Last month, the RIAA reported that vinyl revenues outpaced sales from streaming services, despite actual streams vastly outnumbering physical vinyl sold. Now, Nielsen has released data revealing that, for the first time ever, old music (the “catalog,” defined as music more than 18 months old) outsold new releases in 2015.
Hat tip to Tyler Cowen, who also notes this factoid: Pink Floyd’s Dark Side of the Moon was the third-best-selling vinyl record of 2015.
Incandescent bulbs may make a nanophotonic comeback through light recycling:
But instead of allowing the waste heat to dissipate in the form of infrared radiation, secondary structures surrounding the filament capture this radiation and reflect it back to the filament to be re-absorbed and re-emitted as visible light. These structures, a form of photonic crystal, are made of Earth-abundant elements and can be made using conventional material-deposition technology.
That second step makes a dramatic difference in how efficiently the system converts electricity into light. One quantity that characterizes a lighting source is the so-called luminous efficiency, which takes into account the response of the human eye. Whereas the luminous efficiency of conventional incandescent lights is between 2 and 3 percent, that of fluorescents (including CFLs) is between 7 and 15 percent, and that of most commercial LEDs between 5 and 20 percent, the new two-stage incandescents could reach efficiencies as high as 40 percent, the team says.
The first proof-of-concept units made by the team do not yet reach that level, achieving about 6.6 percent efficiency.
“Ready or not, computers are coming to the people,” Stewart Brand wrote in 1972, in Rolling Stone — which explains the context for what comes next:
That’s good news, maybe the best since psychedelics. It’s way off the track of the “Computers — Threat or menace?” school of liberal criticism but surprisingly in line with the romantic fantasies of the forefathers of the science such as Norbert Wiener, Warren McCulloch, J.C.R. Licklider, John von Neumann and Vannevar Bush.
The trend owes its health to an odd array of influences: The youthful fervor and firm dis-Establishmentarianism of the freaks who design computer science; an astonishingly enlightened research program from the very top of the Defense Department; an unexpected market-Banking movement by the manufacturers of small calculating machines, and an irrepressible midnight phenomenon known as Spacewar.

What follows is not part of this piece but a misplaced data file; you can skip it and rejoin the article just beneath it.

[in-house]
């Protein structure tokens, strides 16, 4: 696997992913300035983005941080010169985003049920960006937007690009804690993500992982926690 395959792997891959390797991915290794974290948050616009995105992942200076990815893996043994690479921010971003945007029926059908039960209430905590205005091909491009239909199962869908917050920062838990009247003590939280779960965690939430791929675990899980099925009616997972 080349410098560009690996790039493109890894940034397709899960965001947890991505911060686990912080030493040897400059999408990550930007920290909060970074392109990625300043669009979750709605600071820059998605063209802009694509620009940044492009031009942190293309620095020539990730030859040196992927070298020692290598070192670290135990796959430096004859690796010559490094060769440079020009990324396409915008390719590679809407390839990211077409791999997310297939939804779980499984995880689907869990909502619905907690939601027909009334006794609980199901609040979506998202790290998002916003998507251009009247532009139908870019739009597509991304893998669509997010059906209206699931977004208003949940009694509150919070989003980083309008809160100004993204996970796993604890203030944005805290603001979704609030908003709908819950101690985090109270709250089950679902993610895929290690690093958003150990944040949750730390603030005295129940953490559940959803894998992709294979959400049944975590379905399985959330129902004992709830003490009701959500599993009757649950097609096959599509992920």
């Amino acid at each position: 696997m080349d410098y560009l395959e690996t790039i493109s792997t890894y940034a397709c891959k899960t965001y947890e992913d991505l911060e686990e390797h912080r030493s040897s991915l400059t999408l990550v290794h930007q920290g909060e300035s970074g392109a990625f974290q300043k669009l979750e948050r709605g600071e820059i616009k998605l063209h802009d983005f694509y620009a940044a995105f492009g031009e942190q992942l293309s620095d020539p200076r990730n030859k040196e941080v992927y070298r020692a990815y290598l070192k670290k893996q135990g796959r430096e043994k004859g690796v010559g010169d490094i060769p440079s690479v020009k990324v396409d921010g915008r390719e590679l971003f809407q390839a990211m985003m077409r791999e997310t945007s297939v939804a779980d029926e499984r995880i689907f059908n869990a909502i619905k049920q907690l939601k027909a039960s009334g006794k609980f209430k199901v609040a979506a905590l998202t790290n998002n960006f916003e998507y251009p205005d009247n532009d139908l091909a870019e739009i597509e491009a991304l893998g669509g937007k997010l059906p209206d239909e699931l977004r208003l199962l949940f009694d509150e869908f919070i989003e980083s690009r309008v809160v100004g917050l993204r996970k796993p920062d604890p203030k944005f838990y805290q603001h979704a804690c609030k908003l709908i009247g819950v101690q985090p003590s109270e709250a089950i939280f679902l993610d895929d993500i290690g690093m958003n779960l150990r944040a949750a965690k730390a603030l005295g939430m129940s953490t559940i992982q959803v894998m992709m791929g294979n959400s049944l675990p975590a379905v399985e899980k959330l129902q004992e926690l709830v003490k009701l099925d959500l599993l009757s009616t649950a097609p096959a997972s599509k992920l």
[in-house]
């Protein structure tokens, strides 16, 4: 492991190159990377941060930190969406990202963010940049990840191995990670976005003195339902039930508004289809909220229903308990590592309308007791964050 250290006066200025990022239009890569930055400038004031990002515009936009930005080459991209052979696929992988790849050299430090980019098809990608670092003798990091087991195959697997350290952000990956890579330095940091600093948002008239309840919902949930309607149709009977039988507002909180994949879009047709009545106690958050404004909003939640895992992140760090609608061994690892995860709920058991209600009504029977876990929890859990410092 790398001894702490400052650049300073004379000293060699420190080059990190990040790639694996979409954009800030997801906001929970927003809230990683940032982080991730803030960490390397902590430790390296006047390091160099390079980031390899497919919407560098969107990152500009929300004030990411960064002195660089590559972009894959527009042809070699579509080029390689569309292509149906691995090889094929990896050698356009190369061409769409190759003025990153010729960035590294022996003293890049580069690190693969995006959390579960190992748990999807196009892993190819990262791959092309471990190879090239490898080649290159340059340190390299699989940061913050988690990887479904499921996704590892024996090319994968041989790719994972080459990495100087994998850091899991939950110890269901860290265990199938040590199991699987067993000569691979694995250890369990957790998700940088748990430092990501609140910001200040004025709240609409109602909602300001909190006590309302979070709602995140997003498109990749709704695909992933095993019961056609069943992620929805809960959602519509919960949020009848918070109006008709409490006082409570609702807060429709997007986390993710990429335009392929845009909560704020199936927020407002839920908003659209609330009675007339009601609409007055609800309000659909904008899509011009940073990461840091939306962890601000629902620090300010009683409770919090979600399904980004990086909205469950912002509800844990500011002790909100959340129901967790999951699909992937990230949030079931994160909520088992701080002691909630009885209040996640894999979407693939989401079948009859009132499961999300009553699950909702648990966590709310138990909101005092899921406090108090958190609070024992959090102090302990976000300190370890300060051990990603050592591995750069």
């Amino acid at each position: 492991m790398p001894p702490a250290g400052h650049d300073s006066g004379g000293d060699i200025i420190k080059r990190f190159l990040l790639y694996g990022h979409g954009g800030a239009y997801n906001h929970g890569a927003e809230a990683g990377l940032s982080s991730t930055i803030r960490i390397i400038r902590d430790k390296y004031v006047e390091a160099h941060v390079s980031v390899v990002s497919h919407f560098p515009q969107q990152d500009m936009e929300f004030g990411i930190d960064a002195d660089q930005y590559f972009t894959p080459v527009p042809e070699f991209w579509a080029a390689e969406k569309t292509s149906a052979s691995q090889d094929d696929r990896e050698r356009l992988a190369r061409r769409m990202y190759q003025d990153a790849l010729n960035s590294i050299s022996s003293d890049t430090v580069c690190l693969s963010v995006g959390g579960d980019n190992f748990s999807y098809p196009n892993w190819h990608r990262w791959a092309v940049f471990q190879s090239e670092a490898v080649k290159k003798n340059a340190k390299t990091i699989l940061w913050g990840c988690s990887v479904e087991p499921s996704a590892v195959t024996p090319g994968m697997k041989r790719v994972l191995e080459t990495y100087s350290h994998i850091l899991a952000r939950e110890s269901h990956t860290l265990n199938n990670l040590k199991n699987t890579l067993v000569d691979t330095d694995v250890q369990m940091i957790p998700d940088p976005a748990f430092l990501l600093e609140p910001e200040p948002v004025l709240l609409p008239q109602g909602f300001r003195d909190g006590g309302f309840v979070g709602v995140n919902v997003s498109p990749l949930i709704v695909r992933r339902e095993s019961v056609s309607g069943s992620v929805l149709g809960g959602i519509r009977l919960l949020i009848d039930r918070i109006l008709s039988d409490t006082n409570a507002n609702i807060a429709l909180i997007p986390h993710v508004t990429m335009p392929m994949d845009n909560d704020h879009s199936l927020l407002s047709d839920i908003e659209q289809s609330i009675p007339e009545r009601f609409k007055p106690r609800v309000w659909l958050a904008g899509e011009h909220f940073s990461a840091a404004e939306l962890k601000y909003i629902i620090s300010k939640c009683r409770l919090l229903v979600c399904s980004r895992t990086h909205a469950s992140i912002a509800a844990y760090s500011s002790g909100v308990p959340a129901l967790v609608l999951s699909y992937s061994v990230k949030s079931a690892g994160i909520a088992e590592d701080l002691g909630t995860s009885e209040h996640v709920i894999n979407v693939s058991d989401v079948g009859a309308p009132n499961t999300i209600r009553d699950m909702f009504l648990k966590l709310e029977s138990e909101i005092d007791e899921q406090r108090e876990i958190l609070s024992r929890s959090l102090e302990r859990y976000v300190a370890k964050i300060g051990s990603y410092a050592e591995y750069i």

Reliably, at any nighttime moment (i.e. non-business hours) in North America hundreds of computer technicians are effectively out of their bodies, locked in life-or-death space combat computer-projected onto cathode ray tube display screens, for hours at a time, ruining their eyes, numbing their fingers in frenzied mashing of control buttons, joyously slaying their friend and wasting their employers’ valuable computer time. Something basic is going on.
Rudimentary Spacewar consists of two humans, two sets of control buttons or joysticks, one TV-like display and one computer. Two spaceships are displayed in motion on the screen, controllable for thrust, yaw, pitch and the firing of torpedoes. Whenever a spaceship and torpedo meet, they disappear in an attractive explosion. That’s the original version invented in 1962 at MIT by Steve Russell. (More on him in a moment.)
The setting and decor at AI is Modern Mad Scientist – long hallways and cubicles and large windowless rooms, brutal fluoresccnt light, enormous machines humming and clattering, robots on wheels, scurrying arcane technicians. And, also, posters and announcements against the Vietnam War and Richard Nixon, computer print-out photos of girlfriends, a hallway-long banner SOLVING TODAY’S PROBLEMS TOMORROW and signs on every door in Tolkien’s elvish Fëanorian script – the director’s office is Imladris, the coffee room The Prancing Pony, the computer room Mordor. There’s a lot of hair on those technicians, and nobody seems to be telling them where to scurry.
I’m guessing that Alan Kay at Xerox Research Center (more on them shortly) has a line on it, defining the standard Computer Bum: “About as straight as you’d expect hotrodders to look. It’s that kind of fanaticism. A true hacker is not a group person. He’s a person who loves to stay up all night, he and the machine in a love-hate relationship… They’re kids who tended to be brilliant but not very interested in conventional goals. And computing is just a fabulous place for that, because it’s a place where you don’t have to be a Ph.D. or anything else. It’s a place where you can still be an artisan. People are willing to pay you if you’re any good at all, and you have plenty of time for screwing around.”